If you prefer the grape to the grain, there is a pretty decent wine list, which includes the excellent Nobilo Marlborough Sauvignon Blanc, a personal favourite of mine.

There is plenty of choice on the menu, with 36 different main courses, comprising a good range of fish, meat and vegetarian dishes. The appeal is fairly mainstream, with options such as the Moroccan lamb burger, the Chicago chicken with mozzarella and the Punjabi-style chicken Makhani giving a slightly cosmopolitan flavour.

It's been a few weeks since I've had a steak, and regular readers will know that is not something that happens very often, so I thought I had better deal with the withdrawal symptoms and ordered the 7oz fillet. My dining companion went for fish and chips, opting for traditional cod over the slightly cheaper pollock, and choosing mushy peas over the garden variety.

By this time the Nag's Head was starting to fill up, having been pretty quiet up until that point. A middle-aged man, who had been nursing his pint in the centre of the room met up with a group of friends, and the majority of the customers seemed to be small groups of young to middle-aged people, who I imagine visit fairly regularly.

The food came in reasonable time, about 25 minutes or so, and it was very good. A waitress had asked if it was all right for the chef to "butterfly" the steak - scoring it with several shallow incisions to ensure it was consistently cooked. The meat was soft and tender, and although only weighing in at 7oz, it was quite filling. To add a bit of zing, I asked for a Stilton and peppercorn sauce, and let's just say there was no shortage of flavour. I was a little sceptical, as cheese is not really my thing, but I really enjoyed it - it was very hot and definitely not for the faint-hearted. The chips which came with it were crisp and golden, and my only real criticism was that it came with a large field mushroom, despite me saying I didn't actually want this.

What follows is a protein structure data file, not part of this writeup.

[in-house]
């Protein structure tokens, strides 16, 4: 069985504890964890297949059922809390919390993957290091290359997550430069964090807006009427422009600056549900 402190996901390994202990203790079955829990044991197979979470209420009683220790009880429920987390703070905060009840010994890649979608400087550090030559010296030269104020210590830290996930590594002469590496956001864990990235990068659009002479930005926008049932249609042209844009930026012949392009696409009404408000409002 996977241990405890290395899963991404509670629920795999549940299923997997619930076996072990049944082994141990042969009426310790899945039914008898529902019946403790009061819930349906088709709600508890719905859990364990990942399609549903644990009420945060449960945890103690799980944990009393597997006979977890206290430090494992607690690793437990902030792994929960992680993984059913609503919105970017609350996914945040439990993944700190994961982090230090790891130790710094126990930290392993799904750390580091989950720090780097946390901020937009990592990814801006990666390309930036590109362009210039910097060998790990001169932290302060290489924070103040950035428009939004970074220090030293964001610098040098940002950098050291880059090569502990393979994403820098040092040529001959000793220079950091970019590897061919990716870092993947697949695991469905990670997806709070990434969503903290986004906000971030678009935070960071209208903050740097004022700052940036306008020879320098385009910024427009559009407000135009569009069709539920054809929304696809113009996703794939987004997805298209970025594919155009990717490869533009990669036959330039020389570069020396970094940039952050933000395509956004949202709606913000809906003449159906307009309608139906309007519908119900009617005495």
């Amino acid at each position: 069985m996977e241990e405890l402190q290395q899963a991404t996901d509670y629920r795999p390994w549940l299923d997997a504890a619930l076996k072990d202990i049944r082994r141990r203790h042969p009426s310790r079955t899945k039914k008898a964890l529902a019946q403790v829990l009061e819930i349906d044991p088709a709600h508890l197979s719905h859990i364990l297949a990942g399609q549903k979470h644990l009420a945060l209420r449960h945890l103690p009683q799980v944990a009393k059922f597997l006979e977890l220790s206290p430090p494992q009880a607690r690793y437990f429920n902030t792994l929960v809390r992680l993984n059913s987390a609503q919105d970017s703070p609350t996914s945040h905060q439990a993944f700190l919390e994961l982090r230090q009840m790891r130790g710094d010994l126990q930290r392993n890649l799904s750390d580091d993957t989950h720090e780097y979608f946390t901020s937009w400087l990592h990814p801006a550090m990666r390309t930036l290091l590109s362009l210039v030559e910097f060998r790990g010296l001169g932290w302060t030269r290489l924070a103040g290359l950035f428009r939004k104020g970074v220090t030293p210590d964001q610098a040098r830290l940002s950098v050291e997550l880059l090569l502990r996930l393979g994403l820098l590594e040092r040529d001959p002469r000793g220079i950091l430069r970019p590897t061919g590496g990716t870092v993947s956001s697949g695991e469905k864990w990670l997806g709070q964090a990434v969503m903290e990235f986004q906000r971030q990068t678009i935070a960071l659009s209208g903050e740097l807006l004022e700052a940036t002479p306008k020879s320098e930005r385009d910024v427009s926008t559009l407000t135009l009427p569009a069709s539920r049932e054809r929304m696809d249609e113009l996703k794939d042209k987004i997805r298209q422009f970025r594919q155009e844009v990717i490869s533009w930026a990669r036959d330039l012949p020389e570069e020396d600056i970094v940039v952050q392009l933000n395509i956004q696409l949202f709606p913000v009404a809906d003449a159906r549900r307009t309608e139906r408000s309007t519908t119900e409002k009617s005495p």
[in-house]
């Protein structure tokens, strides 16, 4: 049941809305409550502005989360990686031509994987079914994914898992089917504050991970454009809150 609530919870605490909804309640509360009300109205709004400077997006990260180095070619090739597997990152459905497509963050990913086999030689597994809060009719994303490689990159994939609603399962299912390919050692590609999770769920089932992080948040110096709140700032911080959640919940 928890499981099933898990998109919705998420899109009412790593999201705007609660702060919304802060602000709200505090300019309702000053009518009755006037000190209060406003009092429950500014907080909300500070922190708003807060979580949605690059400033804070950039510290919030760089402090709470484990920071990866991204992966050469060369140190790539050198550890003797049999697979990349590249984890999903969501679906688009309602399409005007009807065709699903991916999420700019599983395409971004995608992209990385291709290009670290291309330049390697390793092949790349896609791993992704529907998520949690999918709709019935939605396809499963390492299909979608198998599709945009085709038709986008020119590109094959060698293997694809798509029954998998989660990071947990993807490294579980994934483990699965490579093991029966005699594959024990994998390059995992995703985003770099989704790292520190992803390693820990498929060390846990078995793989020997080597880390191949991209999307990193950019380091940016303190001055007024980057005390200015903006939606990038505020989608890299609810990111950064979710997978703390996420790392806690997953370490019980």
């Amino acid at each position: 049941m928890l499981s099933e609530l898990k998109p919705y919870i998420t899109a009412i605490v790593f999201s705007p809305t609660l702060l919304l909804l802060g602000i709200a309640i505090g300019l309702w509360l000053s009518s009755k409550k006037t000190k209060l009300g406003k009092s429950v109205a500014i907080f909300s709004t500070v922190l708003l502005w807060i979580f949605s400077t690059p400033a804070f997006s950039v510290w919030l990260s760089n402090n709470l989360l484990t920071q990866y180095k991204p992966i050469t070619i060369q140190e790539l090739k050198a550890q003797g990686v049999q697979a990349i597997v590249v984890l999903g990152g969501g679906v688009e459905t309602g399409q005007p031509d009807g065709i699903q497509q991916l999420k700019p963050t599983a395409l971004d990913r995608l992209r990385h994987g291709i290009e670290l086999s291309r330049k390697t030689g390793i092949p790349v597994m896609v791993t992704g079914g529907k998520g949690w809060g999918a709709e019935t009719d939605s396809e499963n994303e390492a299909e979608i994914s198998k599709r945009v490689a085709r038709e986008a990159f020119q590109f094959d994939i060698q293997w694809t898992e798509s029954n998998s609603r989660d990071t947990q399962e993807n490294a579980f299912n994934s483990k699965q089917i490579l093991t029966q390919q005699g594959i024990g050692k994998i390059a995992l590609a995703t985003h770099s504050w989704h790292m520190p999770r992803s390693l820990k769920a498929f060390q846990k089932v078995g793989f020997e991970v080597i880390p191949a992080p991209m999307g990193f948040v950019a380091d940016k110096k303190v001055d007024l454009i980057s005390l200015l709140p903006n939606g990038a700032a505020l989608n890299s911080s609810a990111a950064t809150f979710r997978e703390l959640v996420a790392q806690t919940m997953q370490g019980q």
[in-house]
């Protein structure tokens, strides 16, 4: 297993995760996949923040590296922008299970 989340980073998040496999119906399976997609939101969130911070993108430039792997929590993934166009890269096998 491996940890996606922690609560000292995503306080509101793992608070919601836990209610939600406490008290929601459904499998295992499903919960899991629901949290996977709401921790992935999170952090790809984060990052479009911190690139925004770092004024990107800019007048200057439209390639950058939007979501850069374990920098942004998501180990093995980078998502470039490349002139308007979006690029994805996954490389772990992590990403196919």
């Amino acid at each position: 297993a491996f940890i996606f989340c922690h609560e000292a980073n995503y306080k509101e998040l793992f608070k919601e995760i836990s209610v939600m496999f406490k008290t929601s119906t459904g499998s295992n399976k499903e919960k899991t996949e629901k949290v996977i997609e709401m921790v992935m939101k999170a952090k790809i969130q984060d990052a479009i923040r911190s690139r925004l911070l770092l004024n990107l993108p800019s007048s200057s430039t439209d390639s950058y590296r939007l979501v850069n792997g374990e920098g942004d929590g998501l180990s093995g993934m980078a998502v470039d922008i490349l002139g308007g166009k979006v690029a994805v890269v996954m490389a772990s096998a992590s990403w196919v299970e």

The cod was quite the biggest specimen either of us had ever seen, overhanging the plate by a good couple of inches. The batter was crisp and golden, and the meal got a firm thumbs up, even if it proved too much to finish.

It was as if the desserts menu had been compiled with me in mind. I love cheesecake, and there was a choice of two. I love chocolate fudge cake, and that was on there too. But when I saw I could combine my two weaknesses with a chocolate cookie cheesecake in sticky toffee sauce, my mind was pretty much made up. And pretty gorgeous it was too. My companion, still full from the giant fish, went for the small sponge and coffee.

The total bill was £39.70, putting it firmly in the middle of the market, and good value for an enjoyable night out. It scores as a soothing, relaxing place to wind down from the strains and stresses of the day. The staff were all friendly and helpful, without being in any way pushy, and the spacious layout and understated decor make for a tranquil, soothing atmosphere.

Luvvly jubbly, you might say.

Well, you'd have been disappointed if I hadn't thrown that in, wouldn't you?


Nag's Head, Rugeley Road, Burntwood WS7 9HA

Tel: 01543 682510



Tomato and mozzarella bruschetta £3.49; Chicken and honey paté served with caramelised red onion chutney and toasted artisan bread £4.69; Chicken tikka skewers £4.69


Chicago chicken - chicken breast wrapped in bacon, smothered in tomato and basil sauce, finished with a layer of melted mozzarella and sticky barbecue sauce. Served with chips and rocket salad £8.29; Steak and ale pie, with vegetables and mash £8.29; Beetroot and butternut squash risotto £8.49; Morrocan lamb burger in oregano flatbread with crispy sweet potato chips £8.59; Whitby breaded scampi with chips and either peas or mushy peas £7.29


Bramley apple pie £3.79; Chocolate fudge cake £4.35; Cheese board £4.69